Three more PC MLAs announced on today that they will not be seeking re-election.

Battle River-Wainwright MLA Doug Griffiths
Red Deer-North MLA Mary Anne Jablonski
Calgary-Varsity MLA Donna Kennedy-Glans

Limping Alberta Liberals face more financial troubles

Alberta Liberal Party Fundraising

Tracking Alberta Liberal Party fundraising from 2004 to 2014.

Did Liberal leader Raj Sherman break Alberta’s political donations limits when making donations to his own party?
Raj Sherman MLA

Raj Sherman

The Calgary Herald is reporting that Dr. Sherman may have exceeded the $15,000 limit for donations three times in the past four years and donated double the limit this year through corporations he controls.

The questionable donations were first noticed by former New Democratic Party staffer Tony Clark, who brought them to the attention of Glen Resler, Alberta’s Chief Elections Officer.

And it is not just the money given which is a potential issue, because Dr. Sherman and his corporations would have also received tax credits in return for those donations. Dr. Sherman claims he did not deliberately break the rules, but this could still cause lasting damage to his troubled party’s credibility.

Rachel Notley Edmonton MLA Strathcona NDP

Rachel Notley

Fundraising has always been a challenge for the Liberals and starting in 2009, the party struggled to compete with the fundraising dollars captured by Danielle Smith’s rising Wildrose Party. Lately, Dr. Sherman’s party has struggled to compete with the NDP, now led by Edmonton-Strathcona MLA Rachel Notley.

In the first three quarters of 2014, Elections Alberta financial disclosures show the Liberals raised $242,499.16, close to half of the $474,306.85 raised by the NDP in the same period.

Laurie Blakeman MLA Edmonton Centre Liberal

Laurie Blakeman

It is hard to write about the Alberta Liberal Party these days without feeling as if I am kicking a wounded animal. The once confident official opposition party has now dwindled down to a group of MLAs who more closely resemble a coalition of independents than a united front.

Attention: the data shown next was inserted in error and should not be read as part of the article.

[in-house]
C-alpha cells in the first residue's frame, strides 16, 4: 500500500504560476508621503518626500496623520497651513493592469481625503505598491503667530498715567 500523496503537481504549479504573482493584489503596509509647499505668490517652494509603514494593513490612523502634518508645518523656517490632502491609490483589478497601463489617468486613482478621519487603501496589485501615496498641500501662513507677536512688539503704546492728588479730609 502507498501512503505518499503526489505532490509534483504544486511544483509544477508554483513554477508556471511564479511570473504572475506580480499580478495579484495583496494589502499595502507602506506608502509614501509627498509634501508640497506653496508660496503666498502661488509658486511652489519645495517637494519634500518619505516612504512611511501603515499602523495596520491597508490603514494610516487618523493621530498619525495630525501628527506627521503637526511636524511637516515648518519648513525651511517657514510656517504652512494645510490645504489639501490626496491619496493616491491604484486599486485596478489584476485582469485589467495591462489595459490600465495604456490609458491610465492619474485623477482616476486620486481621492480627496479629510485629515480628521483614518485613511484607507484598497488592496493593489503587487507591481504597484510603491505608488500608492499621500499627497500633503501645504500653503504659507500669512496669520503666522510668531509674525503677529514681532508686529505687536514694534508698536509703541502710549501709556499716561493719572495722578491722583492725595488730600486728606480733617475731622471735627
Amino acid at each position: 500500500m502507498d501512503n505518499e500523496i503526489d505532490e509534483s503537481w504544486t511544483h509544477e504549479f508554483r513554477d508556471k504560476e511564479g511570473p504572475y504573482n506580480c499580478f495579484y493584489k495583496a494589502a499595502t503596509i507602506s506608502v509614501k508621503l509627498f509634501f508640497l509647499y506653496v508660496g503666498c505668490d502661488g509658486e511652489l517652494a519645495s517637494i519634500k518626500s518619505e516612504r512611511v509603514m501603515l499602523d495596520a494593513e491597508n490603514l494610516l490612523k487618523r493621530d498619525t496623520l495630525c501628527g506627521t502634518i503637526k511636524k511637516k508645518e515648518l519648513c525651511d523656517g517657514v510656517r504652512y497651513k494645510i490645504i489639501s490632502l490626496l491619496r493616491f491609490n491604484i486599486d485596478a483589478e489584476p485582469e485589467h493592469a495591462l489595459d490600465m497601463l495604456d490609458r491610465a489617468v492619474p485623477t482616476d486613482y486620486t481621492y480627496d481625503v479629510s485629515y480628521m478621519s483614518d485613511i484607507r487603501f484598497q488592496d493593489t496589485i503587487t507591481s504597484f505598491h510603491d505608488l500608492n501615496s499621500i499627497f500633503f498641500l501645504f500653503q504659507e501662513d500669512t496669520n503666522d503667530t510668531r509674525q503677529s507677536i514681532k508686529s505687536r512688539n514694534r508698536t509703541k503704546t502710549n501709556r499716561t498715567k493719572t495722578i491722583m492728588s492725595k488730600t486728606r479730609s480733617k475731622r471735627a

Over the past two years, Dr. Sherman’s Liberals have undergone a strange brand transformation, first abandoning the traditional Liberal red for a green Liberalberta brand, and then sixteen months later back to red.

The Liberals will soon lose Calgary MLAs Kent Hehr and Darshan Kang to federal political ambitions, and when that happens, the 3 MLA caucus will face the threat of losing official party status, and funding, in the Legislative Assembly. The Liberal Party’s poor showing in four October 27 by-elections also does not give the party much to build upon.

David Swann Liberal MLA Calgary-Mountain View

David Swann

But the party’s bleak prospects do not mean that individual MLAs are not doing good work. Edmonton-Centre MLA Laurie Blakeman, will continue the good work started by soon-departing Mr. Hehr with her private members bill to create safer environments for gay, lesbian, bisexual and transgendered youth in Alberta schools.

A similar bill introduced by Mr. Hehr in spring 2013 was defeated by a coalition of Progressive Conservative and Wildrose MLAs.

Calgary-Mountain View MLA David Swann continues to defend the rights of farm workers, who find themselves without access to workers rights and occupational health and safety standards.

A strong argument can be made that the five Liberal MLAs who were re-elected in the 2012 election did so on their own merits as strong local representatives and despite the weakness of their party brand.

If Dr. Sherman’s party continues to limp in obscurity, the Liberal MLAs facing re-election in 2016 may have to determine whether their own hard work, rather than their current party brand, will be enough to win them their jobs back for another four years.